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Review: Saving Mr. Banks


P.L. Travers makes her way from England to Los Angeles after persistent requests by Walt Disney, a filmmaker set on bringing her novel, Mary Poppins, to the big screen. As she refuses to let go of her personal story, she reflects on her time as a young child growing up in Australia, and exactly from where her idea originated.

Tom Hanks is Mr. Disney himself, while Emma Thompson is the cold and dismissive P.L. Travers. B.J Novak and Jason Schwartzman play the musical Sherman brothers, and Paul Giamatti is Travers’ dutiful driver. Colin Farrell also gives a great performance as Travers’ father during flashbacks to her youth.

As it so happens, one of most abrasive, unlikeable, and antagonistic of all movie villains this year comes in a Disney film, and looks an awful lot like Emma Thompson.

Of course, British author P.L. Travers isn’t a complete lost cause, but for much of Saving Mr. Banks, her snide remarks and venomous tongue will make you cringe when not staggering you back altogether. Her contempt at everything and everyone is furious and endless, as redemption seems a distant and faint hope.

Having been courted by Walt Disney for some twenty years, Travers reluctantly takes to Los Angeles from London to try and attempt to work with Mr. Disney and his team to make her cherished story of Mary Poppins into a film. Demanding complete control, and taking professional and personal jabs at everyone she comes across, Travers embraces confrontation throughout, dismissing Disney love and magic, deriding the company’s work as ‘silly.’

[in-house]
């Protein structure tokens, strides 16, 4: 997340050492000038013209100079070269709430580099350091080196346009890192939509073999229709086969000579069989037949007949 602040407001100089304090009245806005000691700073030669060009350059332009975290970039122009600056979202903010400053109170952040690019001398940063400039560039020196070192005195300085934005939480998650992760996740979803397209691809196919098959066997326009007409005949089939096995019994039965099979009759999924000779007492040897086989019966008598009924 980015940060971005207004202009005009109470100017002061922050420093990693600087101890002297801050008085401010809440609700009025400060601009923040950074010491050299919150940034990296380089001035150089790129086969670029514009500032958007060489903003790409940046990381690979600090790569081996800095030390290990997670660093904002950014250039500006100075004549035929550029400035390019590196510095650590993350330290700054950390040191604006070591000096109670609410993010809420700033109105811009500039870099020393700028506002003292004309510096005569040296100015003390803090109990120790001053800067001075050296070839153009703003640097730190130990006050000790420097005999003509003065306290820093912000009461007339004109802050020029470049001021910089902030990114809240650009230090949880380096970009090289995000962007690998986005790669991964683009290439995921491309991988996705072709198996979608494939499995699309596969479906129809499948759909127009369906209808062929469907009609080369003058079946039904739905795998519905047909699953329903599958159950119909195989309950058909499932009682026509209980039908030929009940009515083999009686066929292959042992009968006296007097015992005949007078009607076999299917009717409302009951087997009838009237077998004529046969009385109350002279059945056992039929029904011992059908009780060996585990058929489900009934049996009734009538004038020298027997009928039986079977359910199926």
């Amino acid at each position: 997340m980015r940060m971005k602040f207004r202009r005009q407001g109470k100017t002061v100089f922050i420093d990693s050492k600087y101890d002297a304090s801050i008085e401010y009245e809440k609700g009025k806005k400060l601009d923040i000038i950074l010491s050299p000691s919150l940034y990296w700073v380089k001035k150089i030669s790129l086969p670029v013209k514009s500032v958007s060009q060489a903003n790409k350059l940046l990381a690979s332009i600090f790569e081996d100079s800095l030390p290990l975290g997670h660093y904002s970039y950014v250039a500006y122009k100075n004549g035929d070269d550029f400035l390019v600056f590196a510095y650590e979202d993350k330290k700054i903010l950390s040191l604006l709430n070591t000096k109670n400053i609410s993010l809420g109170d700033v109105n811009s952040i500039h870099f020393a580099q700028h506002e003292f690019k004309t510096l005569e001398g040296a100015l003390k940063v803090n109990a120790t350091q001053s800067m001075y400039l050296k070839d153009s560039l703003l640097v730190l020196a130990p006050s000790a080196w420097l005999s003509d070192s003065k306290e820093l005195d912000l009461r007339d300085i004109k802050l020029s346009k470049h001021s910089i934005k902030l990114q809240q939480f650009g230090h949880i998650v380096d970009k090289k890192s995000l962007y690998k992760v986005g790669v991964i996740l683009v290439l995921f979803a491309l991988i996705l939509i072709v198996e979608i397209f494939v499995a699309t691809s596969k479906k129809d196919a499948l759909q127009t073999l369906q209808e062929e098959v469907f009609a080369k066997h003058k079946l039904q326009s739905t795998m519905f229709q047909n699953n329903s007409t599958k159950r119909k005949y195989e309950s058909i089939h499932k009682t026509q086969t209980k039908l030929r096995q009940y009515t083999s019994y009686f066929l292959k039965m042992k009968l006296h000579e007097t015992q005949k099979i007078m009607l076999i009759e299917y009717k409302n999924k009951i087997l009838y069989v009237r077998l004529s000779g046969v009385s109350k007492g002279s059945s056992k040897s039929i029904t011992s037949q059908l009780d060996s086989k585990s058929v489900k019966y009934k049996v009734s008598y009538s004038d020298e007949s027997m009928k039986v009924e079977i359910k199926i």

Indeed a Disney film about the history of Disney, this could so easily be a self-serving, glossy, beautiful portrait of the man and company. While it has all the wonder you would expect, it doesn’t avoid some rougher edges and darker moments, and entails a cumbersome but necessary dual storyline.

Those heavier moments take place in Australia just after the turn of the century (though anytime Travers snaps at her colleagues makes for some uncomfortable times as well). She is growing up on a farm with her loving father, faithful mother, and younger siblings, and all the children are kept in a proper state of blissful naiveté.

For a time, that is. As Disney and Travers continue to side step one another trying to get a film made, we are constantly taken back in time to Travers’ informing youth. While the transitions are sometimes jumbled, the past slowly reveals itself, as a young girl starts to learn of the problems of her prideful yet struggling dad (a fantastic Colin Farrell).

Still, the Disney glow is resilient, and the most fun of the film takes place in the studio where singing and dancing abound, despite Travers’ protestations. The first half gives way to increasingly compelling and profound conversations between Mr. Disney (Walt, that is), and Mrs. Travers.  Both her hostility and his warmth come off naturally, as does the earnestness of Travers’ driver played with such humility and optimism by Paul Giamatti.

While those sorts of magical moments are certainly telegraphed, they are done so well that you can’t help by give in. That is, after all, what the movies are about.

Should You See It?
Just in time for the holidays, both a great family movie and an awards season contender. Go check it out.

[star v=4]

Anthony Marcusa

A pop-culture consumer, Anthony seeks out what is important in entertainment and mocks what is not. Inspired by history, Anthony writes with the hope that someone, somewhere, might be affected.